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J Hum Nutr Diet. 2010 Aug;23(4):336-43. doi: 10.1111/j.1365-277X.2009.01037.x. Epub 2010 Feb 15.

An expanded role for dietitians in maximising retention in nutrition and lifestyle intervention trials: implications for clinical practice.

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  • 1Massachusetts General Hospital Diabetes Center, Suite 340, 50 Staniford Street, Boston 02114, MA, USA. ldelahanty@partners.org

Abstract

The demand for clinical trials targeting lifestyle intervention has increased as a result of the escalation in obesity, diabetes mellitus and cardiovascular disease. Little is published about the strategies that dietitians have used to successfully screen potential study volunteers, implement interventions and maximise adherence and retention in large multicentre National Institutes of Health funded nutrition and lifestyle intervention clinical trials. This paper discusses an expanded role for the contributions of dietitians as members of an interdisciplinary team based on research experiences in the Diabetes Control and Complications Trial, Diabetes Prevention Program and Look AHEAD (Action for Health in Diabetes). Many of the strategies and insights discussed are also relevant to effective clinical practice. Dietitians need to broaden their scope of practice so that they are integrated proactively into the screening and intervention phases of large clinical trials to maximise retention and adherence to assigned nutrition, lifestyle and behavioural interventions. The skills of dietitians are a unique fit for this work and it is important that investigators and project managers consider including them in both the screening and intervention phases of such clinical trials to maximise retention results.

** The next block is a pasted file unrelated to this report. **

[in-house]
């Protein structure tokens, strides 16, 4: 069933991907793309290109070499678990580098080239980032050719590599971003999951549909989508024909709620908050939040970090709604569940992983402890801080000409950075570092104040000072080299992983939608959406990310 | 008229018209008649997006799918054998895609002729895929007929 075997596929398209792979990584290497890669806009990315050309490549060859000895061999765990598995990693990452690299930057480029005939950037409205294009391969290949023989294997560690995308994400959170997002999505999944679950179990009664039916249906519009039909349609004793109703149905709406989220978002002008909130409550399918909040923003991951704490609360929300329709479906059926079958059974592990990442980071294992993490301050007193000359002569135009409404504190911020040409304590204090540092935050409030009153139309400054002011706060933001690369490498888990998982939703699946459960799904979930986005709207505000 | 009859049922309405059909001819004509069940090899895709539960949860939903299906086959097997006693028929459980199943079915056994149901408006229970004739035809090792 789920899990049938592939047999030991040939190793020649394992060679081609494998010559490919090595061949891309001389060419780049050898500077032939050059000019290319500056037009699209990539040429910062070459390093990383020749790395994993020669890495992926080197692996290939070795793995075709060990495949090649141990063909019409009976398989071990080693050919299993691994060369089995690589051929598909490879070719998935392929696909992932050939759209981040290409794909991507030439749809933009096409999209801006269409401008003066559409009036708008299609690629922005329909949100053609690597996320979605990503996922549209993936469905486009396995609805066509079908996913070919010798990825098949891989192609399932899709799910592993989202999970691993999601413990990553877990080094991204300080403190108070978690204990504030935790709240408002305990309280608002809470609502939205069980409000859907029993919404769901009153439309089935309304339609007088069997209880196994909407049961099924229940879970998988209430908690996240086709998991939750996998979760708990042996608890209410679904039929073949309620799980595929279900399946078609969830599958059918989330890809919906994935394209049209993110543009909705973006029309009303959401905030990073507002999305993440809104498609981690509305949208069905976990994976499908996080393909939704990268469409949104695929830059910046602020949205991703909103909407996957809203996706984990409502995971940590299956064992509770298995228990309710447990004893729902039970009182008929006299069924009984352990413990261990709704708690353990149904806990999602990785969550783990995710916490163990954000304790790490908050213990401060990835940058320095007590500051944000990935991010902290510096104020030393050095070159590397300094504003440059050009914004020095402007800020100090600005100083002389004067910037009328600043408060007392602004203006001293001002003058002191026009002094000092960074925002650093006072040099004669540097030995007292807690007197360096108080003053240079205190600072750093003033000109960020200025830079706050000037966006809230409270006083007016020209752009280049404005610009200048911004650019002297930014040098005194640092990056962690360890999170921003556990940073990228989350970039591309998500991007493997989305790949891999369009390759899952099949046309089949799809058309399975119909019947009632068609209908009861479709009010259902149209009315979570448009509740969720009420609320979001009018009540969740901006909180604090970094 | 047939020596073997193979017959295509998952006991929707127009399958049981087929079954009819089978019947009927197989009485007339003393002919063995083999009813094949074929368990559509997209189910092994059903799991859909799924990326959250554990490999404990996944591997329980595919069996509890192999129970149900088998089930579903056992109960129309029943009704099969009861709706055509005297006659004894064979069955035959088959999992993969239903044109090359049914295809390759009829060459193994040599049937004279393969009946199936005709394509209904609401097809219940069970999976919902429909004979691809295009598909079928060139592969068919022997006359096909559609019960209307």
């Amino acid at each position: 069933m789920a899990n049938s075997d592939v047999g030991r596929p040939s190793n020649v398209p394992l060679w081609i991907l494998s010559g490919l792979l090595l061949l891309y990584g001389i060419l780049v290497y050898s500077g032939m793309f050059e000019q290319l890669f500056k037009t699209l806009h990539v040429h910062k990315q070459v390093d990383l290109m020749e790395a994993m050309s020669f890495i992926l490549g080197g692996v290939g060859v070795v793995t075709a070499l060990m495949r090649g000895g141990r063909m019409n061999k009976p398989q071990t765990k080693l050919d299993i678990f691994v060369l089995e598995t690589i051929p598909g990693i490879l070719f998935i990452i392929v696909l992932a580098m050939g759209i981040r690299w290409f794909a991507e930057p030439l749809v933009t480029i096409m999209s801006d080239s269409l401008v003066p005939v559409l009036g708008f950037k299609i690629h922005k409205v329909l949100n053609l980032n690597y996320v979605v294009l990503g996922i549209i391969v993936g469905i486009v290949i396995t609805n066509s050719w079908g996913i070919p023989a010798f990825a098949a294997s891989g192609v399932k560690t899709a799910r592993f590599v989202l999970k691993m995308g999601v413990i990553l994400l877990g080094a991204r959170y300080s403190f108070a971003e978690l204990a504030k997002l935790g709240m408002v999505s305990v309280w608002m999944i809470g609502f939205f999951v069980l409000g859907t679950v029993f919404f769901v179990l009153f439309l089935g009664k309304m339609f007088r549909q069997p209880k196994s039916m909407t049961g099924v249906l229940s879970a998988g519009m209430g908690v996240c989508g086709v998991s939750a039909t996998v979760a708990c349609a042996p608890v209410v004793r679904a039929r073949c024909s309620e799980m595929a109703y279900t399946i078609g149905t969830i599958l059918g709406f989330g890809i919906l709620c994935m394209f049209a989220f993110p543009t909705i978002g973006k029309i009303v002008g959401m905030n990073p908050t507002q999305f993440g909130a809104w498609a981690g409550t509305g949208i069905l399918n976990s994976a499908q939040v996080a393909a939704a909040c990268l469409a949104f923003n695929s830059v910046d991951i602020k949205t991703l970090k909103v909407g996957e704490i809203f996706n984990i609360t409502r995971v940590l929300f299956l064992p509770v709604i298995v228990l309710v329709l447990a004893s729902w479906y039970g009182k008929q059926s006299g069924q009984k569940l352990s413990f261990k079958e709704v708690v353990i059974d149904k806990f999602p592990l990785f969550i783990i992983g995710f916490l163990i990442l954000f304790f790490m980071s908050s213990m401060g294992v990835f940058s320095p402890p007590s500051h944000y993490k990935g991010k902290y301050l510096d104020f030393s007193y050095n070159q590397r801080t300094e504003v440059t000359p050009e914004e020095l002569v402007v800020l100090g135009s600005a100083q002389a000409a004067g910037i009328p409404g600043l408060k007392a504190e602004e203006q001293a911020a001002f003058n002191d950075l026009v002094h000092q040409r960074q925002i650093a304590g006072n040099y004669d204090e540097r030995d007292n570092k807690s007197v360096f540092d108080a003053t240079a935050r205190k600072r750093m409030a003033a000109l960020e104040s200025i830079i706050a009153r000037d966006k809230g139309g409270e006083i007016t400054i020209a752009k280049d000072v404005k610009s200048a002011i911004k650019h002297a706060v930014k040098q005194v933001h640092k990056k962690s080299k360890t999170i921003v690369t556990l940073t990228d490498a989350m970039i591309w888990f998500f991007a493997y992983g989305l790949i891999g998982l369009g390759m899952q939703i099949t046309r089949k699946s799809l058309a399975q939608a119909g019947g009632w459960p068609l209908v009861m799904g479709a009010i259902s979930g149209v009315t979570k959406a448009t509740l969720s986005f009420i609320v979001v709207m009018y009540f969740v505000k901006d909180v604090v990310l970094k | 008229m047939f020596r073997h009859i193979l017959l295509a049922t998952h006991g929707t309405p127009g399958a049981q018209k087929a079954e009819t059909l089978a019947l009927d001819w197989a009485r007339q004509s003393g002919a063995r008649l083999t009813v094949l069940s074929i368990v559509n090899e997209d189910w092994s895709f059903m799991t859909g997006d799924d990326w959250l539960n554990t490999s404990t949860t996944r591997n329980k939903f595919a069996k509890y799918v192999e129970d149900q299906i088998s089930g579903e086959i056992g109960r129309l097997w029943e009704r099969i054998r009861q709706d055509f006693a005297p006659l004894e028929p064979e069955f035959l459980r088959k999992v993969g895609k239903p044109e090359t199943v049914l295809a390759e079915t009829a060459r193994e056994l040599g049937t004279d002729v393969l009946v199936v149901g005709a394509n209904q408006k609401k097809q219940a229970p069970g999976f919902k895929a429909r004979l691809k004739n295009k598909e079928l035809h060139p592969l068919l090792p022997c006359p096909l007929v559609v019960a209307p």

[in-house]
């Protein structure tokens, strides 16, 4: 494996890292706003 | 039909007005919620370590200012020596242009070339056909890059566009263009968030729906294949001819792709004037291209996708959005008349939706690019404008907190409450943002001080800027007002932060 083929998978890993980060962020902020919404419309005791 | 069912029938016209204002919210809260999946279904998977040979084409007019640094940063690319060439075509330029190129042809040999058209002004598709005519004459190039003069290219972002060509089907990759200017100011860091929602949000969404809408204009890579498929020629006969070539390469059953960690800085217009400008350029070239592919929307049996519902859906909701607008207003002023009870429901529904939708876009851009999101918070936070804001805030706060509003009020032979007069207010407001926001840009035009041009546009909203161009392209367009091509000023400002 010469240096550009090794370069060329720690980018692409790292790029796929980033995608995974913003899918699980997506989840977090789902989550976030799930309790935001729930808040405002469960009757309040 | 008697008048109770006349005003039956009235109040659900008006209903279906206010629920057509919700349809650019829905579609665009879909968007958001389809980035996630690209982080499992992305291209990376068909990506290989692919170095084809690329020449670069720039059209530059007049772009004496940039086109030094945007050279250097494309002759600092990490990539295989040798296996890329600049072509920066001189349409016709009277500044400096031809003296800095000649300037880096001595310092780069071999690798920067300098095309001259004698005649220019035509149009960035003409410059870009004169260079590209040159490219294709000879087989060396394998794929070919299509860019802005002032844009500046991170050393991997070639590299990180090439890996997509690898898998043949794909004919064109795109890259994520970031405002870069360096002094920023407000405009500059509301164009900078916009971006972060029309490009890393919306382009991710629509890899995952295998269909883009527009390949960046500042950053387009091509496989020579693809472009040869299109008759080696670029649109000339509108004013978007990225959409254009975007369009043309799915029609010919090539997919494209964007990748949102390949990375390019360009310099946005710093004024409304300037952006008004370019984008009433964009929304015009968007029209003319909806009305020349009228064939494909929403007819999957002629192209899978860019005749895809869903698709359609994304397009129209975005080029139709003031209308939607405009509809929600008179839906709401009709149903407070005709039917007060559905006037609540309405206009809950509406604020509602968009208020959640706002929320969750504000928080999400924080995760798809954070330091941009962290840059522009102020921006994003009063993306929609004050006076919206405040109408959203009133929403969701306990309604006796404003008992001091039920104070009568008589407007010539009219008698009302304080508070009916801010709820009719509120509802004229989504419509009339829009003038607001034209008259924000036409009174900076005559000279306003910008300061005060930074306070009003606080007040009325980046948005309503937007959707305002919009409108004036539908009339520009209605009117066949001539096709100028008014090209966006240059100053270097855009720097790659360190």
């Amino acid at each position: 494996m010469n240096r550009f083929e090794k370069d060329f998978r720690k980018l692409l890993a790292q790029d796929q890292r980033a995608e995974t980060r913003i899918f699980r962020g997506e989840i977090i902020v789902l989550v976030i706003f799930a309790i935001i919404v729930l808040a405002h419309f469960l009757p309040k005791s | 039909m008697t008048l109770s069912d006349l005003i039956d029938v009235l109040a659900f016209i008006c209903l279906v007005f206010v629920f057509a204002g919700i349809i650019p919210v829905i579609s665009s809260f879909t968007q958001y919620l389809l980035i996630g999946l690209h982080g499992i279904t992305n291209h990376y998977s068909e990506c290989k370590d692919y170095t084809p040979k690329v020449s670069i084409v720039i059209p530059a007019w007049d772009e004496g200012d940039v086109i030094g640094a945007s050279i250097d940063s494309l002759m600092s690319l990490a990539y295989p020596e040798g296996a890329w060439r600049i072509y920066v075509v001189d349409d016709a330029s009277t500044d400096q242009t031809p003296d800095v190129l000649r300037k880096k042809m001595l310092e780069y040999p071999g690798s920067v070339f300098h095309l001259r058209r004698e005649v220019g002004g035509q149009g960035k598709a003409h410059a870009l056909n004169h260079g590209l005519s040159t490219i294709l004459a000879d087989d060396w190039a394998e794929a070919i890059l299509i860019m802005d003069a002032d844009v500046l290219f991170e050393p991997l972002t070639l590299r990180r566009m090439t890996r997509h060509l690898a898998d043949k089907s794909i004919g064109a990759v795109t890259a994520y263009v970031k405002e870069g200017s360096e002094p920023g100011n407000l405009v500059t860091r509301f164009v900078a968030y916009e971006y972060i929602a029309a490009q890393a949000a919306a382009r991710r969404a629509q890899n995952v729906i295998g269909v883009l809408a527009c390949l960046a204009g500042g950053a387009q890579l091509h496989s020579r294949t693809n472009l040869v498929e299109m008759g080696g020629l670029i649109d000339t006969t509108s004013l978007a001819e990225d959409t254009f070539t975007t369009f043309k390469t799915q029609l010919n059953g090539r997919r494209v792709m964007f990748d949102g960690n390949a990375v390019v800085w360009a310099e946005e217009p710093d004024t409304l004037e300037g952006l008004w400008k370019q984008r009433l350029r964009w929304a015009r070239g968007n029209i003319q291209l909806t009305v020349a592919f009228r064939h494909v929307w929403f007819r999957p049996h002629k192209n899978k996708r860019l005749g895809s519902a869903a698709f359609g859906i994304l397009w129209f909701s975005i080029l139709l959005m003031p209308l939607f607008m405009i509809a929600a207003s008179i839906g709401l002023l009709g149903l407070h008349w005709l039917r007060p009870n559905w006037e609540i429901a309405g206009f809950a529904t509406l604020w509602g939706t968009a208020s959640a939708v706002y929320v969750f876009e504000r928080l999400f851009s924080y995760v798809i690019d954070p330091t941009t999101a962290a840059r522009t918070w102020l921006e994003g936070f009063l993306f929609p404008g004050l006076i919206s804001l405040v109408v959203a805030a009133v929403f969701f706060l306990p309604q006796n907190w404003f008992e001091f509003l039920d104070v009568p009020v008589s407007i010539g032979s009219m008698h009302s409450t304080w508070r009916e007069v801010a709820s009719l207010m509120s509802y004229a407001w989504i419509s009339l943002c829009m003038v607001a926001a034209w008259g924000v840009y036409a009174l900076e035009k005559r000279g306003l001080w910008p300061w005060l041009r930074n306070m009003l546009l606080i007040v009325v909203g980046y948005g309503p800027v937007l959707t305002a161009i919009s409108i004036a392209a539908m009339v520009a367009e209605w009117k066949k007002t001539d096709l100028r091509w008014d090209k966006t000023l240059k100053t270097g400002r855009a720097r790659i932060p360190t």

PMID:
20163510
[PubMed - indexed for MEDLINE]
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